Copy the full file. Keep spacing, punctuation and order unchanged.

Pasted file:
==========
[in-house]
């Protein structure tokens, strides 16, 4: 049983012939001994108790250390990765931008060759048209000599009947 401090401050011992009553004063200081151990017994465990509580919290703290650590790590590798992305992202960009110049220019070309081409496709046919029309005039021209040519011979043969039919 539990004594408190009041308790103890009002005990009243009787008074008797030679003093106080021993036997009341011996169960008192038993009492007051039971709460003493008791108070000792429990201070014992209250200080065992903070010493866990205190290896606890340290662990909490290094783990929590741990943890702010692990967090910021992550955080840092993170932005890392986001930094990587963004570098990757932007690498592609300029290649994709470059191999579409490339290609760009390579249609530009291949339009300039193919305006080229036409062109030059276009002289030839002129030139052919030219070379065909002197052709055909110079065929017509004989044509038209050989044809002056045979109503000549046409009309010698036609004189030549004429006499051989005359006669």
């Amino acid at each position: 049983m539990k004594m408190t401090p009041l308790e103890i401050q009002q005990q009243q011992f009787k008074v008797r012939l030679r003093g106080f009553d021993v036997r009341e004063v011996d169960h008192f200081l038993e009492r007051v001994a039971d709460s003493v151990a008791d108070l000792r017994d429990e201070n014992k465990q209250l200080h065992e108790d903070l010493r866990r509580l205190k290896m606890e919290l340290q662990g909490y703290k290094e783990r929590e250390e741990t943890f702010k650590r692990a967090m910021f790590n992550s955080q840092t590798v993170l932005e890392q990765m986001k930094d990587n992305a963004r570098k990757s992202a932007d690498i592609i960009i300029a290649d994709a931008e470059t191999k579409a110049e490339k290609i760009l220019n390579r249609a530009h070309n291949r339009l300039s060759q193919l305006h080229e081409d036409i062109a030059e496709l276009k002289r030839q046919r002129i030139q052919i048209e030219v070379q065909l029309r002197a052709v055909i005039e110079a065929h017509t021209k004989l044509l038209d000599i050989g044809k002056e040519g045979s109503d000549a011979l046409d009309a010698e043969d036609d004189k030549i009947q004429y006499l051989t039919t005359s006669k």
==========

[in-house]
């Protein structure tokens, strides 16, 4: 049983012939001994108790250390990765931008060759048209000599009947 401090401050011992009553004063200081151990017994465990509580919290703290650590790590590798992305992202960009110049220019070309081409496709046919029309005039021209040519011979043969039919 539990004594408190009041308790103890009002005990009243009787008074008797030679003093106080021993036997009341011996169960008192038993009492007051039971709460003493008791108070000792429990201070014992209250200080065992903070010493866990205190290896606890340290662990909490290094783990929590741990943890702010692990967090910021992550955080840092993170932005890392986001930094990587963004570098990757932007690498592609300029290649994709470059191999579409490339290609760009390579249609530009291949339009300039193919305006080229036409062109030059276009002289030839002129030139052919030219070379065909002197052709055909110079065929017509004989044509038209050989044809002056045979109503000549046409009309010698036609004189030549004429006499051989005359006669």
């Amino acid at each position: 049983m539990k004594m408190t401090p009041l308790e103890i401050q009002q005990q009243q011992f009787k008074v008797r012939l030679r003093g106080f009553d021993v036997r009341e004063v011996d169960h008192f200081l038993e009492r007051v001994a039971d709460s003493v151990a008791d108070l000792r017994d429990e201070n014992k465990q209250l200080h065992e108790d903070l010493r866990r509580l205190k290896m606890e919290l340290q662990g909490y703290k290094e783990r929590e250390e741990t943890f702010k650590r692990a967090m910021f790590n992550s955080q840092t590798v993170l932005e890392q990765m986001k930094d990587n992305a963004r570098k990757s992202a932007d690498i592609i960009i300029a290649d994709a931008e470059t191999k579409a110049e490339k290609i760009l220019n390579r249609a530009h070309n291949r339009l300039s060759q193919l305006h080229e081409d036409i062109a030059e496709l276009k002289r030839q046919r002129i030139q052919i048209e030219v070379q065909l029309r002197a052709v055909i005039e110079a065929h017509t021209k004989l044509l038209d000599i050989g044809k002056e040519g045979s109503d000549a011979l046409d009309a010698e043969d036609d004189k030549i009947q004429y006499l051989t039919t005359s006669k």